Movers and SHAKERS
The Dollar Amount of IPOs in 2020 was Blistering. Will Deals Continue in 2021?
Despite the stellar year-over-year 2020 performance experienced by Wall Street, the bull icon was kept mainly under wraps. Instead, unprecedented use of the unicorn came to represent the spectacular deals surrounding private companies eyed by investors as they were brought public.
Investors put money into IPOs including those that fall into the unicorn category in totals that dwarfed all previous records. The explosion was not anticipated as 2020 began, and hopes were even more dim when lockdowns became certain. But a frenzy built as the value of tech companies grew during these lockdowns. IPO-mania is still very much alive; expectations and the current calendar of deals promise that this rampant pace will carry into 2021.
A unicorn is a term in the business world to indicate a privately held startup company valued at over $1 billion. The term was coined in 2013 by venture capitalist Aileen Lee, choosing the mythical animal to represent the statistical rarity of such successful ventures.
The previous record for deals closed in a year was $107.9 billion. This prior record was set more than two decades ago amidst the apex of the dot-com era in 1999. The 20-year old benchmark was blown away in 2020 by a total of 454 companies that raised $167.2 billion on U.S. exchanges (through Dec. 25).
The pandemic-related changes in market activity and flow of business caused the number and type of companies going public to follow an unusual pattern. IPO activity is typically busiest early in the year and quieter in the later months. In 2020, $67.3 billion was raised in the fourth quarter; this is roughly six times that which was raised during the first quarter.
When businesses were asked or forced to shut down on pandemic-related concerns back in March, seasoned IPO players were preparing for yet another disappointing year after a tepid 2019. As parts of global economies closed and eventually in the U.S., it seemed that it would be very difficult to successfully bring companies to market at a fair price. There was a brief pause following the stock market fall in March; then, the Federal Reserve signaled it would take extraordinary measures to keep the economy sound. The stock market, which was already on the rebound, continued its climb. Several new equity offerings began to soar; this caused others to accelerate any plans they had to bring their companies public. Since then, there has been what seems like a race to be the next successful IPO. The fundamental reasons for this enthusiasm, low rates, a changing economy, and strong markets. These conditions are all still firmly in place as we begin 2021.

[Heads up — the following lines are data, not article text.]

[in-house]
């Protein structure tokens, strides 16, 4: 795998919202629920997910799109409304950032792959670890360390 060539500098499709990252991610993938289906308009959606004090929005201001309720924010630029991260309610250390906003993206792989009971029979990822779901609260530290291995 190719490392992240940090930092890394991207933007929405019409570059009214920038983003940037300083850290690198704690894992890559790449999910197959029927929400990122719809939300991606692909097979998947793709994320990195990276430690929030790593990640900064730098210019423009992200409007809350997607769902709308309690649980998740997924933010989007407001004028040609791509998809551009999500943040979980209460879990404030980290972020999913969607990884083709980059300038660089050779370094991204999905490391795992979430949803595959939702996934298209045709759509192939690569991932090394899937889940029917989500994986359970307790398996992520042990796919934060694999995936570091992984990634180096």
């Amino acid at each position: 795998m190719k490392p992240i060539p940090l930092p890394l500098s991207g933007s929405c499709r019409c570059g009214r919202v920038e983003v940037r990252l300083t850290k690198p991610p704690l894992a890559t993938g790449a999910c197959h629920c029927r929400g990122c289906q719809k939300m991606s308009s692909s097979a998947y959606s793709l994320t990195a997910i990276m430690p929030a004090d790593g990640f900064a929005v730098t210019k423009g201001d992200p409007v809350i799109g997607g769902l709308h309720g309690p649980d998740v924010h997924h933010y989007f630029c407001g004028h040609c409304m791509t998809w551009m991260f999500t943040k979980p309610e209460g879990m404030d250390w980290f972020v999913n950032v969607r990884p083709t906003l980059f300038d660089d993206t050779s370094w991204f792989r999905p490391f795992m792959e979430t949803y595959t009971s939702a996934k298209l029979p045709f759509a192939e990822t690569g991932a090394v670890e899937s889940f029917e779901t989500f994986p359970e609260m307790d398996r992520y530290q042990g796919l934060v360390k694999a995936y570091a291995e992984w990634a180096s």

Almost half of all money raised in the IPO market in 2020 was for Special Purpose Acquisition Companies (SPACs). The total amount raised through SPACs last year is close to six times the amount the vehicles had raised in 2019 (which was the previous record-setting year).
There were 242 SPACs created in 2020. This is four times the number created in 2019, according to SPAC Insider. The average size of a SPAC in 2020 was $335 million, nearly ten times the amount back in 2009.
Jeff Zajkowski, head of U.S. equity capital markets at JP Morgan Chase & Co, was quoted in the Wall Street Journal, “With interest rates near zero, there are few asset classes out there that offer a return above inflation. And U.S. equities is one of those, including IPOs.” The ease and success that IPOs were launched within 2020 and the familiarity and comfort investors developed with SPACS makes it seem certain that we will see another above-average year of activity.
There is no shortage of interesting privately held companies that are worth over a billion dollars. Unicorns like Robinhood, which in December brought Goldman Sachs in to advise them on going public in 2021. Others include the bitcoin exchange Coinbase Global Inc. and grocery-delivery service Instacart Inc. There are also international companies that have signaled they have plans to go public and may seek listing on a U.S. exchange. One notable example is South Korean e-commerce company, Coupang Corp. All indications are there will be a full calendar of opportunities for investors to pick through.
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